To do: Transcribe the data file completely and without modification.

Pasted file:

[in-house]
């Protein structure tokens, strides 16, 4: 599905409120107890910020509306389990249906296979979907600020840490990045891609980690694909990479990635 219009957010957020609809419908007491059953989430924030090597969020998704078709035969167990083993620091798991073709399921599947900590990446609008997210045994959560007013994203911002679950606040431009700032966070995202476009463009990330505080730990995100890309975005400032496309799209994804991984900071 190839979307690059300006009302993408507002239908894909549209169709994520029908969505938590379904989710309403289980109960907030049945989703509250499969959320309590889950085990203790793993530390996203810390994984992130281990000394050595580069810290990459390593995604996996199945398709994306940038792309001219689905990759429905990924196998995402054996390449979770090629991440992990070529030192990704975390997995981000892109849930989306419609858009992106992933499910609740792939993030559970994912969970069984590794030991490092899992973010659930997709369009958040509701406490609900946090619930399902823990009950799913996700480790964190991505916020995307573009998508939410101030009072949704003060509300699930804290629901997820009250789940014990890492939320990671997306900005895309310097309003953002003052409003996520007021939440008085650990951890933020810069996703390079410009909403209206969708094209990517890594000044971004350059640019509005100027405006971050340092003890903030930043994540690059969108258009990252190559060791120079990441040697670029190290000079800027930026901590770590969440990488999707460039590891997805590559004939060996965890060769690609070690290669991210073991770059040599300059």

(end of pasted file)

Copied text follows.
[in-house]
């Protein structure tokens, strides 16, 4: 599905409120107890910020509306389990249906296979979907600020840490990045891609980690694909990479990635 219009957010957020609809419908007491059953989430924030090597969020998704078709035969167990083993620091798991073709399921599947900590990446609008997210045994959560007013994203911002679950606040431009700032966070995202476009463009990330505080730990995100890309975005400032496309799209994804991984900071 190839979307690059300006009302993408507002239908894909549209169709994520029908969505938590379904989710309403289980109960907030049945989703509250499969959320309590889950085990203790793993530390996203810390994984992130281990000394050595580069810290990459390593995604996996199945398709994306940038792309001219689905990759429905990924196998995402054996390449979770090629991440992990070529030192990704975390997995981000892109849930989306419609858009992106992933499910609740792939993030559970994912969970069984590794030991490092899992973010659930997709369009958040509701406490609900946090619930399902823990009950799913996700480790964190991505916020995307573009998508939410101030009072949704003060509300699930804290629901997820009250789940014990890492939320990671997306900005895309310097309003953002003052409003996520007021939440008085650990951890933020810069996703390079410009909403209206969708094209990517890594000044971004350059640019509005100027405006971050340092003890903030930043994540690059969108258009990252190559060791120079990441040697670029190290000079800027930026901590770590969440990488999707460039590891997805590559004939060996965890060769690609070690290669991210073991770059040599300059």